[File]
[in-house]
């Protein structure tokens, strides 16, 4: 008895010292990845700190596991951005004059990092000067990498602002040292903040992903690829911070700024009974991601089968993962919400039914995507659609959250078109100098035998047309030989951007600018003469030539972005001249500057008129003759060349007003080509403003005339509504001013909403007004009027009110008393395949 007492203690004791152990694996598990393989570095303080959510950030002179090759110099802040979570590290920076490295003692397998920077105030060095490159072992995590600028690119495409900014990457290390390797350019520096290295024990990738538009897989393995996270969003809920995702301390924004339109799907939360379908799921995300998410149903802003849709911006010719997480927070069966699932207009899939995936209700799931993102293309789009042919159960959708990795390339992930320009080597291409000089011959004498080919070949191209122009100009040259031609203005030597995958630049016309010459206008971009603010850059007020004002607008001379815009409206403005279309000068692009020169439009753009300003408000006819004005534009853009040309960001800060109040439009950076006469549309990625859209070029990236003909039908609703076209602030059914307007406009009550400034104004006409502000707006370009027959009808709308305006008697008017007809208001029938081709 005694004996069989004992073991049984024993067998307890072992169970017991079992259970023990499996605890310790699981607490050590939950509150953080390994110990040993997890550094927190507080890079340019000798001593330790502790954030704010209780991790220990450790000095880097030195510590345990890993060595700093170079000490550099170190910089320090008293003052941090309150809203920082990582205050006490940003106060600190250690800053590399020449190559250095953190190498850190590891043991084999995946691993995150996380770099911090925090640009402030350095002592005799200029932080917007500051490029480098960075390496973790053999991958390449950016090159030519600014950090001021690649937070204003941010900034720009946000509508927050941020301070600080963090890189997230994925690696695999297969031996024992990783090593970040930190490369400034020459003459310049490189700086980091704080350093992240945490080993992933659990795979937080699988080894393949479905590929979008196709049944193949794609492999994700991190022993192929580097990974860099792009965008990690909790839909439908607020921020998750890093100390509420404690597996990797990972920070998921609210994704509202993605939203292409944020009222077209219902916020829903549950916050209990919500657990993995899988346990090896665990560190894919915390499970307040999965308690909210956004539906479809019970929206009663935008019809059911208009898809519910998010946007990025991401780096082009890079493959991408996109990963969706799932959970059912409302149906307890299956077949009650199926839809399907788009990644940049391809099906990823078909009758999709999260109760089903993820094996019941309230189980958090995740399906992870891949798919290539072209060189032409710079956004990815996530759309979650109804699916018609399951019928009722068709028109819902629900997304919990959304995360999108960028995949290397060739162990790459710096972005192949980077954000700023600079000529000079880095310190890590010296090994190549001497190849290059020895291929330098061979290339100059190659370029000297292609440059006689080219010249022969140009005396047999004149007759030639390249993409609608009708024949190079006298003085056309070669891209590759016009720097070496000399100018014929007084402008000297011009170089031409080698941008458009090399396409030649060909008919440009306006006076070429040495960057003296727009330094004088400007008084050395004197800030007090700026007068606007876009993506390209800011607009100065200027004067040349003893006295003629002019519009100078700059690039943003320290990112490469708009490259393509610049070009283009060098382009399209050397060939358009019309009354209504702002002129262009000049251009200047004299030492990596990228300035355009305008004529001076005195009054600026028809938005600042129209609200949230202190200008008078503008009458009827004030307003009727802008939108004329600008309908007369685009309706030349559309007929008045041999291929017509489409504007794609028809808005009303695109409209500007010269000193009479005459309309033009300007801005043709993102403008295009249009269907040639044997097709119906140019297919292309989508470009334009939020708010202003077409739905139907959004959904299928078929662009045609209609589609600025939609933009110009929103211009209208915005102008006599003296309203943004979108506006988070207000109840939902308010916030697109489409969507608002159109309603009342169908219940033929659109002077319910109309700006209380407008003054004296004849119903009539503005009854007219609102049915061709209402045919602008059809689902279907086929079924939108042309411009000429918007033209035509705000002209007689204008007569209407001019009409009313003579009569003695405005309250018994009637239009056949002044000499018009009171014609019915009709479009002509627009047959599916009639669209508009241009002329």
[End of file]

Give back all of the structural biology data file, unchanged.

[in-house]
């Protein structure tokens, strides 16, 4: 008895010292990845700190596991951005004059990092000067990498602002040292903040992903690829911070700024009974991601089968993962919400039914995507659609959250078109100098035998047309030989951007600018003469030539972005001249500057008129003759060349007003080509403003005339509504001013909403007004009027009110008393395949 007492203690004791152990694996598990393989570095303080959510950030002179090759110099802040979570590290920076490295003692397998920077105030060095490159072992995590600028690119495409900014990457290390390797350019520096290295024990990738538009897989393995996270969003809920995702301390924004339109799907939360379908799921995300998410149903802003849709911006010719997480927070069966699932207009899939995936209700799931993102293309789009042919159960959708990795390339992930320009080597291409000089011959004498080919070949191209122009100009040259031609203005030597995958630049016309010459206008971009603010850059007020004002607008001379815009409206403005279309000068692009020169439009753009300003408000006819004005534009853009040309960001800060109040439009950076006469549309990625859209070029990236003909039908609703076209602030059914307007406009009550400034104004006409502000707006370009027959009808709308305006008697008017007809208001029938081709 005694004996069989004992073991049984024993067998307890072992169970017991079992259970023990499996605890310790699981607490050590939950509150953080390994110990040993997890550094927190507080890079340019000798001593330790502790954030704010209780991790220990450790000095880097030195510590345990890993060595700093170079000490550099170190910089320090008293003052941090309150809203920082990582205050006490940003106060600190250690800053590399020449190559250095953190190498850190590891043991084999995946691993995150996380770099911090925090640009402030350095002592005799200029932080917007500051490029480098960075390496973790053999991958390449950016090159030519600014950090001021690649937070204003941010900034720009946000509508927050941020301070600080963090890189997230994925690696695999297969031996024992990783090593970040930190490369400034020459003459310049490189700086980091704080350093992240945490080993992933659990795979937080699988080894393949479905590929979008196709049944193949794609492999994700991190022993192929580097990974860099792009965008990690909790839909439908607020921020998750890093100390509420404690597996990797990972920070998921609210994704509202993605939203292409944020009222077209219902916020829903549950916050209990919500657990993995899988346990090896665990560190894919915390499970307040999965308690909210956004539906479809019970929206009663935008019809059911208009898809519910998010946007990025991401780096082009890079493959991408996109990963969706799932959970059912409302149906307890299956077949009650199926839809399907788009990644940049391809099906990823078909009758999709999260109760089903993820094996019941309230189980958090995740399906992870891949798919290539072209060189032409710079956004990815996530759309979650109804699916018609399951019928009722068709028109819902629900997304919990959304995360999108960028995949290397060739162990790459710096972005192949980077954000700023600079000529000079880095310190890590010296090994190549001497190849290059020895291929330098061979290339100059190659370029000297292609440059006689080219010249022969140009005396047999004149007759030639390249993409609608009708024949190079006298003085056309070669891209590759016009720097070496000399100018014929007084402008000297011009170089031409080698941008458009090399396409030649060909008919440009306006006076070429040495960057003296727009330094004088400007008084050395004197800030007090700026007068606007876009993506390209800011607009100065200027004067040349003893006295003629002019519009100078700059690039943003320290990112490469708009490259393509610049070009283009060098382009399209050397060939358009019309009354209504702002002129262009000049251009200047004299030492990596990228300035355009305008004529001076005195009054600026028809938005600042129209609200949230202190200008008078503008009458009827004030307003009727802008939108004329600008309908007369685009309706030349559309007929008045041999291929017509489409504007794609028809808005009303695109409209500007010269000193009479005459309309033009300007801005043709993102403008295009249009269907040639044997097709119906140019297919292309989508470009334009939020708010202003077409739905139907959004959904299928078929662009045609209609589609600025939609933009110009929103211009209208915005102008006599003296309203943004979108506006988070207000109840939902308010916030697109489409969507608002159109309603009342169908219940033929659109002077319910109309700006209380407008003054004296004849119903009539503005009854007219609102049915061709209402045919602008059809689902279907086929079924939108042309411009000429918007033209035509705000002209007689204008007569209407001019009409009313003579009569003695405005309250018994009637239009056949002044000499018009009171014609019915009709479009002509627009047959599916009639669209508009241009002329």